For the first time, Virginia Tech is joining other schools, cities and states in officially celebrating ‘Indigenous People’s Day’ every year on the second Monday in October.
There will be programs, speakers and activities offering a new look at American history, through the eyes of a culture that has witnessed all of it.
Indigenous People's Day offers a different perspective on the story of the land we now call America; a reverse shot on the ‘discovering America’ image that's long been the dominant narrative. Melissa Faircloth is director of the American Indian and Indigenous People's Community Center at Virginia Tech. For many people, the idea of celebrating Indigeneous People's Day as Americans also celebrate Columbus Day is a new concept. To that, Faircloth says, when it comes to the story of Christopher Columbus, “I always like to ask people something like this: 'If somebody walks into your house, but you're already there, are they discovering your house?' Because there were millions of people already on the continent.” Her point is that this notion of discovery is ‘quite false.'
Faircloth is writing her dissertation on the detrimental effects of this kind of misinformation about native Americans that, when repeated over and over, becomes demoralizing to people who identify as part of the culture. “People have asked me throughout my trajectory, as a Native American, ‘You got everything for free, right? The government pays for everything' or 'You got all of your education paid for.'" But Faircloth points out, "It’s one thing to just not be aware, but to speak with an authority, like you already know the answer” that is problematic.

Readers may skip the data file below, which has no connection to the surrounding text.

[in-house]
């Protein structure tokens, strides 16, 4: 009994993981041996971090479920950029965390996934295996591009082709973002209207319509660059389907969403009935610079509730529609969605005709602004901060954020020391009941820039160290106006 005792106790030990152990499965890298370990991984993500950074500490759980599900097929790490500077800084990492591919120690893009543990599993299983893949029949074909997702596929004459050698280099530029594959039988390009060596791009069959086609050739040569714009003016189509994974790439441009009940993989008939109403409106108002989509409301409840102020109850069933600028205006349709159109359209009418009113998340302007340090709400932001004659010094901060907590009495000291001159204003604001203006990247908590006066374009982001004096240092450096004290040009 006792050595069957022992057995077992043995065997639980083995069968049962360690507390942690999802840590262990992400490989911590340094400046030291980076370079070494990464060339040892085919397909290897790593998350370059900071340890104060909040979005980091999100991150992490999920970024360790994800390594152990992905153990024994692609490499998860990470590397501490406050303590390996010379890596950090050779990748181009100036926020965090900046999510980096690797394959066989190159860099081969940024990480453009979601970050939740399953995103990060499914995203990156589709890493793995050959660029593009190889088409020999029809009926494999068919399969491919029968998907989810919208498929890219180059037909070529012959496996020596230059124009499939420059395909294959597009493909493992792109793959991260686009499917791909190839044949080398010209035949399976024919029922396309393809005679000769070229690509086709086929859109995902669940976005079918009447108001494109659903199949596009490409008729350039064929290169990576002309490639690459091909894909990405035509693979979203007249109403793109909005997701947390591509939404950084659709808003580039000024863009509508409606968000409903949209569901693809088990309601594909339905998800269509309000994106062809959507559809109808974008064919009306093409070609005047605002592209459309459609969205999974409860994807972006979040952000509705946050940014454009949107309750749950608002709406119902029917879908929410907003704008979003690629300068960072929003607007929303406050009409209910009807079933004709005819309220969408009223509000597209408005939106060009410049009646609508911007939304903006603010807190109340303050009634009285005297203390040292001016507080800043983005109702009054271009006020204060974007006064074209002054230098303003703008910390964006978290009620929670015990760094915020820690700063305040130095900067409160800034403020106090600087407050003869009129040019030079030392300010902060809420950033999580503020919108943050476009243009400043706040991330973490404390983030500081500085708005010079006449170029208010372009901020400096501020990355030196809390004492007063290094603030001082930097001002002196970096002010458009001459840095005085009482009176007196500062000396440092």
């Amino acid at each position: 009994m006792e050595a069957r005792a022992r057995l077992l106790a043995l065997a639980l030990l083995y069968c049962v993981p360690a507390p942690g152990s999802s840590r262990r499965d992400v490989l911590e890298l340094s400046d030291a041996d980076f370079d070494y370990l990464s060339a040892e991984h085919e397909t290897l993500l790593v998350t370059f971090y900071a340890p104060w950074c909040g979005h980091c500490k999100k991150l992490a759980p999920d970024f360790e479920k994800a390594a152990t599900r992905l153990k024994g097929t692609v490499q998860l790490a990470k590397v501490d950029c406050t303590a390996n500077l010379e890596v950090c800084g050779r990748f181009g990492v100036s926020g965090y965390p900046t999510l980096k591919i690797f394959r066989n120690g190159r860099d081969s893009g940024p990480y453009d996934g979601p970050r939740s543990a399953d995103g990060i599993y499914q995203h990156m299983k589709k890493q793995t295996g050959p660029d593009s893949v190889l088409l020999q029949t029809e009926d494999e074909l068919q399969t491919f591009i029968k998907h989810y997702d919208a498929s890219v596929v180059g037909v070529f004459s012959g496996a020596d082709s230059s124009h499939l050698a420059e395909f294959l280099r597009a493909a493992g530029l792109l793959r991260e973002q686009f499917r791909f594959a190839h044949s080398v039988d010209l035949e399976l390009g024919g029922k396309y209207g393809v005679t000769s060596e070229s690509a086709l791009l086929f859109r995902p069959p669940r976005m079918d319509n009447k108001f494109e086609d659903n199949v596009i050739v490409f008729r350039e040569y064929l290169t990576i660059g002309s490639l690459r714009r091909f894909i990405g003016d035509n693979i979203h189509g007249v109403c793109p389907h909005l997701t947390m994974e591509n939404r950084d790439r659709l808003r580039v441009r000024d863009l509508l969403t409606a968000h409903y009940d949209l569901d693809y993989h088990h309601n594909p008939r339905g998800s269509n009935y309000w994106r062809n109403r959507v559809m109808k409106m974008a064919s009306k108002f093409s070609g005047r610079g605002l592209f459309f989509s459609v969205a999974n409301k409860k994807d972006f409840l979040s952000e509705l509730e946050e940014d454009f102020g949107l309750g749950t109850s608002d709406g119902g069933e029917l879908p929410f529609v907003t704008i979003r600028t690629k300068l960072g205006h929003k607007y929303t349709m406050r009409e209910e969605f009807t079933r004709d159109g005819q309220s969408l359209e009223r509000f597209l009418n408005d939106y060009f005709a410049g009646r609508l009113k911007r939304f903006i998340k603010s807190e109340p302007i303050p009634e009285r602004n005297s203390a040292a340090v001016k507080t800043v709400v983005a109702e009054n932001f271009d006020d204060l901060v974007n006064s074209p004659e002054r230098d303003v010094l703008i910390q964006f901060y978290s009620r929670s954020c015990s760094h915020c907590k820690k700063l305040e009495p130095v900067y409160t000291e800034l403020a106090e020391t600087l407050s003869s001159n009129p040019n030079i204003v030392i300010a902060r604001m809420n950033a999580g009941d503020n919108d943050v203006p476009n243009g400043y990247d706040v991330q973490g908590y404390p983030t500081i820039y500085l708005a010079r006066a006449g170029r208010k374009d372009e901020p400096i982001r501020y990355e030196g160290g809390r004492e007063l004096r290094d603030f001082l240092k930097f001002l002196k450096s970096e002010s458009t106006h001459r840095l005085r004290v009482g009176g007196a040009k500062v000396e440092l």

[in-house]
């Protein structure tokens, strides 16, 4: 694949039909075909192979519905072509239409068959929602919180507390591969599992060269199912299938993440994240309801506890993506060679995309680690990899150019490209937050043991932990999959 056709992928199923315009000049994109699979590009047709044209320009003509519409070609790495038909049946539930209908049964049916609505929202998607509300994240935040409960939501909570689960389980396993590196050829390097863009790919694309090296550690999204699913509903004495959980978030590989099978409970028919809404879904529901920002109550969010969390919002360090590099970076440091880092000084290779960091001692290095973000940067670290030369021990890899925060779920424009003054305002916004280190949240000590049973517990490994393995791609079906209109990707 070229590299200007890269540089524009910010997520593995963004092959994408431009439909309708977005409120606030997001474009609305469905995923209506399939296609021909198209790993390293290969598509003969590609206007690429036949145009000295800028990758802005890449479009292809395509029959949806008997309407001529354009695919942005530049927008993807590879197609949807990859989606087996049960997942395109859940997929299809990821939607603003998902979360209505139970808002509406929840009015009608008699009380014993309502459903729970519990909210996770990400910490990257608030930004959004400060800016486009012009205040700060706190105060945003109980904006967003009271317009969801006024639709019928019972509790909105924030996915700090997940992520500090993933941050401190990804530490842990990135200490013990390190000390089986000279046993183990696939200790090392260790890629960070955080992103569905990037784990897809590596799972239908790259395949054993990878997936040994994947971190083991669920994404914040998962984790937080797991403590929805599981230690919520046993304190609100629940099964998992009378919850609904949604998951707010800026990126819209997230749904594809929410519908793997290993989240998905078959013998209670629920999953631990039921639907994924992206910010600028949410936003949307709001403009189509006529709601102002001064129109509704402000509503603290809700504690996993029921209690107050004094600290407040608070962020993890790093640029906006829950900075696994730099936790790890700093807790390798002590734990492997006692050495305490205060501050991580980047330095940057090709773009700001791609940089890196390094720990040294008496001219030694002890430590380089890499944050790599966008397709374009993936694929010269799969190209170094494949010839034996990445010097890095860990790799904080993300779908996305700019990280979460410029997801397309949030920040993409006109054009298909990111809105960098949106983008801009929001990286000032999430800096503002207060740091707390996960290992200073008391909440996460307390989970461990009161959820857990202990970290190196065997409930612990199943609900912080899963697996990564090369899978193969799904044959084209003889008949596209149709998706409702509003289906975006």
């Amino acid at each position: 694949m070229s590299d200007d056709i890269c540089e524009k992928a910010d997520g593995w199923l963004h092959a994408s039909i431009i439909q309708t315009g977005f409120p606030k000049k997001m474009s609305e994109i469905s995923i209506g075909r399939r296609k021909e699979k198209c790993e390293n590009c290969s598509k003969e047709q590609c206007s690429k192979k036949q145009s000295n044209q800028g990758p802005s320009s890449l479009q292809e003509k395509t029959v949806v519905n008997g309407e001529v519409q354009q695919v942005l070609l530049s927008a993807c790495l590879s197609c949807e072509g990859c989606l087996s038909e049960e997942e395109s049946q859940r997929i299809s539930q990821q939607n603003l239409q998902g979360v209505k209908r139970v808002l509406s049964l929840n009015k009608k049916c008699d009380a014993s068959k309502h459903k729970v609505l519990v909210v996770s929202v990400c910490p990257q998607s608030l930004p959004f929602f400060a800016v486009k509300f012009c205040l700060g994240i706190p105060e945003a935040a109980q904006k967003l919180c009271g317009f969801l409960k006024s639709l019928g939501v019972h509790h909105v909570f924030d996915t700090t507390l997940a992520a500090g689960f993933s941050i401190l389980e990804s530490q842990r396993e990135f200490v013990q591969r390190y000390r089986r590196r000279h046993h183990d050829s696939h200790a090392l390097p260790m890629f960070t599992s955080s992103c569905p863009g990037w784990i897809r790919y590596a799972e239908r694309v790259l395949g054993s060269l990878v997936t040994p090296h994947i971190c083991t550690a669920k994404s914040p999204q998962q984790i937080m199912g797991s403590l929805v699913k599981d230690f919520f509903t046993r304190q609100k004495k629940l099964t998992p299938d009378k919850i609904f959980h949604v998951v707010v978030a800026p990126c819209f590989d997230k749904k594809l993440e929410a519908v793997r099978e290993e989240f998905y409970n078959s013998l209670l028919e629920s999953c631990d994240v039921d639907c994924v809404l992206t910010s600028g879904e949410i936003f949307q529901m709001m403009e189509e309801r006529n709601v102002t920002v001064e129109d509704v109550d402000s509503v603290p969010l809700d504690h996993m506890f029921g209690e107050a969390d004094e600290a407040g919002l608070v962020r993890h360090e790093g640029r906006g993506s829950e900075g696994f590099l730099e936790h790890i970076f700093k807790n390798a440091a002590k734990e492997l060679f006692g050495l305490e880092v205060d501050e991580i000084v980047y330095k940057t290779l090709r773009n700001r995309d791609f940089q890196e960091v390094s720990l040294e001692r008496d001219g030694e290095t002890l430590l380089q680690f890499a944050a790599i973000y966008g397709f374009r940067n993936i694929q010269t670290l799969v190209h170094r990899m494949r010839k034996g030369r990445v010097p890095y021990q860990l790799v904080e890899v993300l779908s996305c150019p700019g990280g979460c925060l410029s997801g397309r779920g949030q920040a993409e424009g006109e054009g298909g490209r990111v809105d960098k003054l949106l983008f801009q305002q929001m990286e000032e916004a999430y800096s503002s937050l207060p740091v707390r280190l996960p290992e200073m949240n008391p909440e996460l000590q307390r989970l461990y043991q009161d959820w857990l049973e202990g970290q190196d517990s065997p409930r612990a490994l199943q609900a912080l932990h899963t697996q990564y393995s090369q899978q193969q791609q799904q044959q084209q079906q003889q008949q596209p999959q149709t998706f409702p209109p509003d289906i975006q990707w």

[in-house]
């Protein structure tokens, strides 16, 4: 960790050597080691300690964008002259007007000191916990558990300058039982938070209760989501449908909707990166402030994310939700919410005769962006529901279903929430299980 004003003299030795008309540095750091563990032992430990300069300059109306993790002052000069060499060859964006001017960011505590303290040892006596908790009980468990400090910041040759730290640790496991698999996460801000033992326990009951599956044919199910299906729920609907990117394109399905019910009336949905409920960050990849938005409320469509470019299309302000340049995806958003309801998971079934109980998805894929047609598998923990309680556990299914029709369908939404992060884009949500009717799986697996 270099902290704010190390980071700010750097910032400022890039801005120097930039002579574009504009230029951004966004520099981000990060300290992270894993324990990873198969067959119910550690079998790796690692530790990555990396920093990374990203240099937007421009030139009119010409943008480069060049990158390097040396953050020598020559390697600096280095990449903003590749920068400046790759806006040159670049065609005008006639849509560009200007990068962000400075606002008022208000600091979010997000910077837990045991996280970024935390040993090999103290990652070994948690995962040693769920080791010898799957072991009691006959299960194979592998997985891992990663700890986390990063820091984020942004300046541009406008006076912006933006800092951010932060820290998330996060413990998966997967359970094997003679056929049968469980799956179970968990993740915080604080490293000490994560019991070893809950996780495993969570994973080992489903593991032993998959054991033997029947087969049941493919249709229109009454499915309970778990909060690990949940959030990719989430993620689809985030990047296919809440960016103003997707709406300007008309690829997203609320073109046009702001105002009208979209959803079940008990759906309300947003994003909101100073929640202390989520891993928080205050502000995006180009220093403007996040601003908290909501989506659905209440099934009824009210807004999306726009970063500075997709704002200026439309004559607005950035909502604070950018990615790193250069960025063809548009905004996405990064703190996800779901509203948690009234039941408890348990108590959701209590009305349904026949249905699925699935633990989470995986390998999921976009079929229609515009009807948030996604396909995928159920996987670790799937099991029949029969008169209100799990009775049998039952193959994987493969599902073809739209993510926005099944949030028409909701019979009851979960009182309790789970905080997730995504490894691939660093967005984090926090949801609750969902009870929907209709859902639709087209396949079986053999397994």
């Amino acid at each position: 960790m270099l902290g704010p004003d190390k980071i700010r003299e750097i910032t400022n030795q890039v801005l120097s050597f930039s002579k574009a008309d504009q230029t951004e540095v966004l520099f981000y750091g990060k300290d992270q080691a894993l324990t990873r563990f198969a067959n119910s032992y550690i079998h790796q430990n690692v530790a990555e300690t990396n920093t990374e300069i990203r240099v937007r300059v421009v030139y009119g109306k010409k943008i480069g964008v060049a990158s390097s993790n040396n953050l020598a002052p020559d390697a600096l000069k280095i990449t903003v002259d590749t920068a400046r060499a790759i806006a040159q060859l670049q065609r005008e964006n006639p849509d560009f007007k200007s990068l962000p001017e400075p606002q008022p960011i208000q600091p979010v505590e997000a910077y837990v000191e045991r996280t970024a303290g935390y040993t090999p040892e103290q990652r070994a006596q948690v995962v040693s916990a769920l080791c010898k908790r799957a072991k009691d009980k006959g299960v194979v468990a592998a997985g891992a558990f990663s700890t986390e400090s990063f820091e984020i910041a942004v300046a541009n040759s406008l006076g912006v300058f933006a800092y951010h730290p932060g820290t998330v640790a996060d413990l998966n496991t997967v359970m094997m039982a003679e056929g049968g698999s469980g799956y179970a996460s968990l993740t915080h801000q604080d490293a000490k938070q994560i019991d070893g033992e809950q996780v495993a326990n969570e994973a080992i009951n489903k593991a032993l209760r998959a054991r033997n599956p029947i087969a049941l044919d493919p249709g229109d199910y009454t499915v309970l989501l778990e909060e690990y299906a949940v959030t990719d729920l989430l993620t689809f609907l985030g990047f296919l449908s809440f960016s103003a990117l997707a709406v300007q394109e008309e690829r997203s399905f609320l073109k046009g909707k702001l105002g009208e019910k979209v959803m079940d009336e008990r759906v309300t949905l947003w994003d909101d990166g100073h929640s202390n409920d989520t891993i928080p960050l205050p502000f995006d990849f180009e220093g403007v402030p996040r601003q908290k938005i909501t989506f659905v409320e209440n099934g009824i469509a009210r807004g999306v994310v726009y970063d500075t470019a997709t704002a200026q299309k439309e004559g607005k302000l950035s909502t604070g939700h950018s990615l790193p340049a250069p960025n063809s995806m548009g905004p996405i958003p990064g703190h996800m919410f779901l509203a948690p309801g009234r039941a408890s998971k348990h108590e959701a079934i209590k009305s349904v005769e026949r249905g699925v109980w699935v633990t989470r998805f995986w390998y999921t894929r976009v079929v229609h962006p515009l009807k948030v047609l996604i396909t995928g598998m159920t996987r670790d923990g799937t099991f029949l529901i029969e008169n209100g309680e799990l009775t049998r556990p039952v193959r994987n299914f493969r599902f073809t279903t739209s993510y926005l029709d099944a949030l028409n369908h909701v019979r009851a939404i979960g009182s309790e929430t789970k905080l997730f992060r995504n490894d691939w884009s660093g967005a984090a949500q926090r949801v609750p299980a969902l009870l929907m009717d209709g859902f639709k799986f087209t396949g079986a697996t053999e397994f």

Faircloth's reserch is exploring how comments like these affect mental health and social wellbeing. "And so, celebrating Indigeneous People's Day at Virginia Tech" for the first time "is about "educating, it's (about) creating that counter discourse, in getting people to critically think about these issues. It is also about telling an accurate story of native peoples and the things they've endured, and that they're persisting in. They're still here."
Indigenous People's Day is October 14th. There will be events at Virginia Tech including speakers, film and food highlighting native culture over the next several weeks. For details click here.
***Editor's Note: Radio IQ is a service of Virginia Tech.